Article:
Pablo Picasso once said, “ The purpose of art is washing the dust of daily life off our souls”. Living the experience of a black woman in America, the dust is a haboob that hounds our mysticism. This storm silences our identities in the wind and the power of our beauty is clouded by Eurocentric standards. Our beautiful kinks and protective styles are degraded and when we empower one another, the dust still seems to take us by storm. Our bodies, skin, hair and culture are replicated, but our oppressors reduce us. It’s an unsettling feeling when attributes of our core identity are frowned upon, but celebrated on non-black women. Anyone can tan and bronze, but the way our skin illuminates when the sun kisses our skin is something that could never be duplicated. This is something I’m reminded of everyday, but Solange’s A Seat at The Table is eternally a brown girl’s manifesto to claiming ownership of the table we’ve built, finding and living our truth & celebrating our power through all of our storms.
One of the storms we endure is the “angry black girl” narrative, which Solange challenges in “Mad” ft. Lil Wayne. Exposing the often questioned “ Why you always gotta be mad?”, she responds “ I’ve got a lot to be mad about..but I’m not really allowed to be mad”. We have a right to be mad that our lives our devalued and because it’s legal, justice has not been served. We have a right to be mad that we have to tell our young children how to always submit to the men and women who are supposed to “protect and serve” us. We have a right to be mad that people still ask to touch our hair. But, unfortunately we are not allowed to be mad.
When we express our pain, anger or frustration it translates to being anti-white which is deemed a threat, in addition to the primeval threat that is the color of our skin. Once again this puts us in this storm, but you know what gives me comfort during storms? Soul Food, and ASATT has become just that. It’s like going to your auntie’s house for Easter Sunday, right after a church service that seemed like it would never end. It’s food that heals your soul. I’m talking about that big plate of food that your grandma made you with the yam juice drizzling all over the macaroni & cheese and collard greens and you’re embracing all of its goodness. The type of soul food that carries you to an elevated spiritual plane and connects you with the higher self that you never knew existed. “Cranes in the Sky” evoked those exact feelings and brought tears to my eyes as feelings of rejection and not being enough rapidly resurfaced. Moments later, I smiled to myself confessing how silly it was to feel such a way because I am everything and more. We are everything and more and need to constantly remind each other of this. We have to gain peace within ourselves to live in peace.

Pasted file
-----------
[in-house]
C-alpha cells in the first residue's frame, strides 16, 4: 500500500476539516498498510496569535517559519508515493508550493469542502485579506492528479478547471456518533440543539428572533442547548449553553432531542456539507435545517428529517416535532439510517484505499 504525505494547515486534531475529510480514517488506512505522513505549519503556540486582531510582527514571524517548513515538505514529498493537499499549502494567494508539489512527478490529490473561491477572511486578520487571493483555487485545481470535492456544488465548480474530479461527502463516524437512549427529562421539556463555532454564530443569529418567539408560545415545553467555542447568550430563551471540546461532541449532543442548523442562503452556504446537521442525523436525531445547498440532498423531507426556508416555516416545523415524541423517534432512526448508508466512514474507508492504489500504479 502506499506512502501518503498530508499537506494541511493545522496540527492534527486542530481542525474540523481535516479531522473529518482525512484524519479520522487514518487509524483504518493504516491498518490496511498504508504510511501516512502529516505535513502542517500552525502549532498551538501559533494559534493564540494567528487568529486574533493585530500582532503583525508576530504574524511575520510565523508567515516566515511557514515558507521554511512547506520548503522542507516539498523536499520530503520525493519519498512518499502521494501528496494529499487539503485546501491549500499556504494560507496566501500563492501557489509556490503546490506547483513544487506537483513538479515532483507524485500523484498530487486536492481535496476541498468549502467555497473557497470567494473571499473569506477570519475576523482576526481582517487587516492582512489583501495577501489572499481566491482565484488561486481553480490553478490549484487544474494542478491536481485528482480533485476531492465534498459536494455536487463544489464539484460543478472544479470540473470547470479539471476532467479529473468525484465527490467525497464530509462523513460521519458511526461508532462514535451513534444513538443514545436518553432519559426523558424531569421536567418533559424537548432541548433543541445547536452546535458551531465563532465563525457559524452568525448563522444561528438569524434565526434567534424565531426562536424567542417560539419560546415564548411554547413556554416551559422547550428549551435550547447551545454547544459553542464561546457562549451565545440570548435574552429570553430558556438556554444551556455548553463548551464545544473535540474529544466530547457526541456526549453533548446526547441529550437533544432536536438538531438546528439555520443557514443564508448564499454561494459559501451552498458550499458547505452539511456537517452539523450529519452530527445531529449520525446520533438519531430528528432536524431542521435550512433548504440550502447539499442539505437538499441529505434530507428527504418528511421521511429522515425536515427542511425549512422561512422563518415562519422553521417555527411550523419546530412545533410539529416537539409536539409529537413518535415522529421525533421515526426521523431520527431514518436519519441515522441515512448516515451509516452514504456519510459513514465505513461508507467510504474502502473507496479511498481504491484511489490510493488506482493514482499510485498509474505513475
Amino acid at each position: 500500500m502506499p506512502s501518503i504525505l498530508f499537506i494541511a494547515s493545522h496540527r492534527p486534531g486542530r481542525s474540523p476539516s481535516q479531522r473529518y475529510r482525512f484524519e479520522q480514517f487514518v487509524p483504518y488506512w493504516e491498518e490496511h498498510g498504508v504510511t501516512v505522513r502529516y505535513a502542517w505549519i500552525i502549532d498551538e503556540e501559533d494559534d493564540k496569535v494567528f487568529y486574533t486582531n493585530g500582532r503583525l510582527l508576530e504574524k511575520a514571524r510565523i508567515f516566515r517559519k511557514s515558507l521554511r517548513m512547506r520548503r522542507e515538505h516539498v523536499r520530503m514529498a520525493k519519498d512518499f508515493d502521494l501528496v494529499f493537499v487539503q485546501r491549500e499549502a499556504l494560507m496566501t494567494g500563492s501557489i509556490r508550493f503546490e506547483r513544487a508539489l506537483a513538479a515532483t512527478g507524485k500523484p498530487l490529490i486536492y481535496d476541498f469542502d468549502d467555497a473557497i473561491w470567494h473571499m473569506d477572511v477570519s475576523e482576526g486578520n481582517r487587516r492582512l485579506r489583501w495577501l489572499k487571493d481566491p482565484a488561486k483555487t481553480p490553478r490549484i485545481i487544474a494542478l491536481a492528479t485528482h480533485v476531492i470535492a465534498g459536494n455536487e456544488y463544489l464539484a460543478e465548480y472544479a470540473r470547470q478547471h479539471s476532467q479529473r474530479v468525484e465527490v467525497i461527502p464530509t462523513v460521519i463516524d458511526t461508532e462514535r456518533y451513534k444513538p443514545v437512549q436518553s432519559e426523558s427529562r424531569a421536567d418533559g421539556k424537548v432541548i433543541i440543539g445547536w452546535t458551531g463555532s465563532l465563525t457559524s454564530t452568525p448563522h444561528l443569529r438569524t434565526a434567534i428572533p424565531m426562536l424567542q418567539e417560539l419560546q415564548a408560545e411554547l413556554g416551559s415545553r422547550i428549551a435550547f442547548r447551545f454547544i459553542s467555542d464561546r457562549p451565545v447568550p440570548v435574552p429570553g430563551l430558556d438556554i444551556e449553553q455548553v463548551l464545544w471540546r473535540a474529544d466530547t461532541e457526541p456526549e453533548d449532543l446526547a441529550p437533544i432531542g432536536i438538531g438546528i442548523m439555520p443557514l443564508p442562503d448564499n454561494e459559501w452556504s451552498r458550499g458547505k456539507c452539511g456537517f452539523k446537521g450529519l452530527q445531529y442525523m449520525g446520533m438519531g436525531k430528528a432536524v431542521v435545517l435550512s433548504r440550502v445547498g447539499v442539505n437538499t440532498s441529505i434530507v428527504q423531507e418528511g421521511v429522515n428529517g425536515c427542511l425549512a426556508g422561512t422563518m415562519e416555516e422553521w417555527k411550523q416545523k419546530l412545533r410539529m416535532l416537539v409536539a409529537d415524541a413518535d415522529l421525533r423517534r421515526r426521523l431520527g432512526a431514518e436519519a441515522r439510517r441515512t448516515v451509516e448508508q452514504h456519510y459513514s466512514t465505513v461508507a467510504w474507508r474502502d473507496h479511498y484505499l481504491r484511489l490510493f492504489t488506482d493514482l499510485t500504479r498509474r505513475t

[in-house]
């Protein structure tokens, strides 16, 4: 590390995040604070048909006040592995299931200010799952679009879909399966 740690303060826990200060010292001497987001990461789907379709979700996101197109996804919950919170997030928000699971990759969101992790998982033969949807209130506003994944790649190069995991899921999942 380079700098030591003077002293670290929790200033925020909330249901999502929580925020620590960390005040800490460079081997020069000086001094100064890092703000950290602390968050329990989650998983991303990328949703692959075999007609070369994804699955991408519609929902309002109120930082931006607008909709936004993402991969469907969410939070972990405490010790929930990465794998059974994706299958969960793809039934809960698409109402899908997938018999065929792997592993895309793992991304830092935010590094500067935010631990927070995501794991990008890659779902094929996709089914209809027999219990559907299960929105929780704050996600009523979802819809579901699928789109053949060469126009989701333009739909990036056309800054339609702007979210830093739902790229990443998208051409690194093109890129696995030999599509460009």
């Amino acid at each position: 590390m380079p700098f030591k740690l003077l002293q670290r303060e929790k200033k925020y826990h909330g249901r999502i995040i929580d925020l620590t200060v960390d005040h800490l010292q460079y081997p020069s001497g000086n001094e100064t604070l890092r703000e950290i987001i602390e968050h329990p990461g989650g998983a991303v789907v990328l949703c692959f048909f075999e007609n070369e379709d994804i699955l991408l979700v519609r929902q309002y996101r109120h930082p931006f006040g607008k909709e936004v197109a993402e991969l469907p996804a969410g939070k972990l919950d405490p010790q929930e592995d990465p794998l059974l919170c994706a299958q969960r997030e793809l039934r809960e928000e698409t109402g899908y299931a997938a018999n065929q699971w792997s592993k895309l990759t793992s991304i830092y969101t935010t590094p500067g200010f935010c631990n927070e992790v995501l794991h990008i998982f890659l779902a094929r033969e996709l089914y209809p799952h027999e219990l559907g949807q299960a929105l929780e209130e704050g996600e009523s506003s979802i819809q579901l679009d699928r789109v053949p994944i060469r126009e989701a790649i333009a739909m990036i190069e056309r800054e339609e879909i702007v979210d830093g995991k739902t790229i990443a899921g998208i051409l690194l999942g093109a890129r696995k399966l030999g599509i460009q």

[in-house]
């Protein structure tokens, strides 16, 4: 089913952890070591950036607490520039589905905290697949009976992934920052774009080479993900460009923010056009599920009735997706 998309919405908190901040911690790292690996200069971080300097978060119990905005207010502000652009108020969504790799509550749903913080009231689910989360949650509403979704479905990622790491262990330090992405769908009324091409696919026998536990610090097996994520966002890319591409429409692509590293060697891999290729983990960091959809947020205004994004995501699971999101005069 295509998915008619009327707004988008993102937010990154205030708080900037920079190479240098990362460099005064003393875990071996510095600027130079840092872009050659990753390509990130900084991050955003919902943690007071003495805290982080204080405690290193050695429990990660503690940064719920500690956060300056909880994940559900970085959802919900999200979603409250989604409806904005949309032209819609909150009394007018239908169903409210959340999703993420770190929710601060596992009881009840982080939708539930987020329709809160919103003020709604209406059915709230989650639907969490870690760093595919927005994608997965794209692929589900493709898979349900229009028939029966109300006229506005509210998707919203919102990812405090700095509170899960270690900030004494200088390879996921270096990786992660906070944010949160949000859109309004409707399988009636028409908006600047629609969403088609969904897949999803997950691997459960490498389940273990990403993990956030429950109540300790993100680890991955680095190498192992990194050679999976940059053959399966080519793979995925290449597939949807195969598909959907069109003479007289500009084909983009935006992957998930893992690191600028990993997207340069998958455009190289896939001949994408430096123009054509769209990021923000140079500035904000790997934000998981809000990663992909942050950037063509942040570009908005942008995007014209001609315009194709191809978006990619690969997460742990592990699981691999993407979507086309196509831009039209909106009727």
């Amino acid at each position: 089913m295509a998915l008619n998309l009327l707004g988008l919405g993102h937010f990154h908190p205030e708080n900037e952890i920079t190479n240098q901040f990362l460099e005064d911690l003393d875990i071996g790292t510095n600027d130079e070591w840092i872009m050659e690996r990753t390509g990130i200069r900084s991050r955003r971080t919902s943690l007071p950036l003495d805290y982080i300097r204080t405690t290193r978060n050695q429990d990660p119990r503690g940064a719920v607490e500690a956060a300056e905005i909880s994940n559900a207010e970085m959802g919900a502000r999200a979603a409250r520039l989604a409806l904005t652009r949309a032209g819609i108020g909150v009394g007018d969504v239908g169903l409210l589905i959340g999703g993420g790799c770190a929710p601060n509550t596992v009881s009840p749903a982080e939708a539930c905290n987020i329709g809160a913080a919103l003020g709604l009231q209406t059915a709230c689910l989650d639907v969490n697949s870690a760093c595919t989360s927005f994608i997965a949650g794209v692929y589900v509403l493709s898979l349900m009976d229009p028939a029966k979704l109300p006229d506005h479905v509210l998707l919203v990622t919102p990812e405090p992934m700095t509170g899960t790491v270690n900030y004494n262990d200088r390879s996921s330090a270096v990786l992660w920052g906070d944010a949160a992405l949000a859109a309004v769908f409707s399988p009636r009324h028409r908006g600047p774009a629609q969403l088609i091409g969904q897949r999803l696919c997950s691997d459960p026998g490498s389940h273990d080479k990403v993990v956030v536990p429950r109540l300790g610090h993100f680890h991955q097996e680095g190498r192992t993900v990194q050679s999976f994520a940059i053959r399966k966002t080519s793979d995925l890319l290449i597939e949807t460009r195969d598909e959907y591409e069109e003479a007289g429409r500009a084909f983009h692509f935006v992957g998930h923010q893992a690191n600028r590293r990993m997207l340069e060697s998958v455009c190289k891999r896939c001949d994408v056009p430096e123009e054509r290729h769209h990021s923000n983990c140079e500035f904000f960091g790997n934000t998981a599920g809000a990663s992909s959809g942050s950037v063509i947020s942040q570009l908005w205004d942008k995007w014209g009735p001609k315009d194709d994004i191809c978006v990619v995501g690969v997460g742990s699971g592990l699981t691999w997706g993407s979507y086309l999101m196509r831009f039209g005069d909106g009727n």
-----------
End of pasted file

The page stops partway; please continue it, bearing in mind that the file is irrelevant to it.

Master P introduced the album in a spoken word commentary, “ Everybody is always talking about peace, but, as long you find peace in what you doing then you successful, and that's what people don't realize..cause the glory is in you”. We’ve fallen victim to the vicious cycle of being devalued; so severely that it reflects how we feel about each other and ourselves. The most important thing to remember is glory is being at peace with oneself while discovering and fulfilling our purpose. As Solange has done, we have to find peace from within. It’s time to define what makes us happy and acknowledge we, black women, are are the standard, though they treat us like discarded muses.
A Seat At The Table reaffirms my magic while taking me on a journey of angst, frustration, liberation and pride. It serves as a timeless expression of self-discovery embracing one’s blackness. The most inspiring element is witnessing Solange transmute into her most authentic self over the past 15 years. From her debut album Solo Star to the sharp-tongued naturalista with renowned creative direction, she is living her truth. I personally believe we have two sole purposes in life: to love and live in our truth. With an abundance of distractions it makes it difficult to tune into our authentic selves, because we’re constantly seeking validation from the outside world. The influence of social media amplifies this, but once we dig deep enough, we are all capable of projecting our inner light that shines just as bright as our favorite Knowles sisters.
Solo’s voice is an eminent instrument that projects the sounds of beaming light and infectious power. It’s a reassurance that we should always combat the dust, live in our truth, and though we are often mocked, our beauty and splendor can never be duplicated. Solange’s body of work is a necessary inspirational tool assisting us on this self validation journey, because “This shit is for us, some shit you can’t touch”.